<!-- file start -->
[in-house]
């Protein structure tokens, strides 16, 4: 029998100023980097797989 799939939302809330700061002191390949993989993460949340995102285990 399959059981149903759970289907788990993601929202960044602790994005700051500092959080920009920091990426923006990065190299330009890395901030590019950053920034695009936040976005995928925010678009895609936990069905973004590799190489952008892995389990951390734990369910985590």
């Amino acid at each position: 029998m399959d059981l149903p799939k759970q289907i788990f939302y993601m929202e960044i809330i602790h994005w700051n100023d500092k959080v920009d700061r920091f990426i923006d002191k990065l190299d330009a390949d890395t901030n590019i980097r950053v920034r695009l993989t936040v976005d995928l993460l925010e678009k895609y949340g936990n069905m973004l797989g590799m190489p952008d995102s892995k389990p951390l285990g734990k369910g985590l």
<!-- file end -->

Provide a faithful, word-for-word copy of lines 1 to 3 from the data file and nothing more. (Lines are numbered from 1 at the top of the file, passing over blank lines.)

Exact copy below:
[in-house]
């Protein structure tokens, strides 16, 4: 029998100023980097797989 799939939302809330700061002191390949993989993460949340995102285990 399959059981149903759970289907788990993601929202960044602790994005700051500092959080920009920091990426923006990065190299330009890395901030590019950053920034695009936040976005995928925010678009895609936990069905973004590799190489952008892995389990951390734990369910985590």
């Amino acid at each position: 029998m399959d059981l149903p799939k759970q289907i788990f939302y993601m929202e960044i809330i602790h994005w700051n100023d500092k959080v920009d700061r920091f990426i923006d002191k990065l190299d330009a390949d890395t901030n590019i980097r950053v920034r695009l993989t936040v976005d995928l993460l925010e678009k895609y949340g936990n069905m973004l797989g590799m190489p952008d995102s892995k389990p951390l285990g734990k369910g985590l």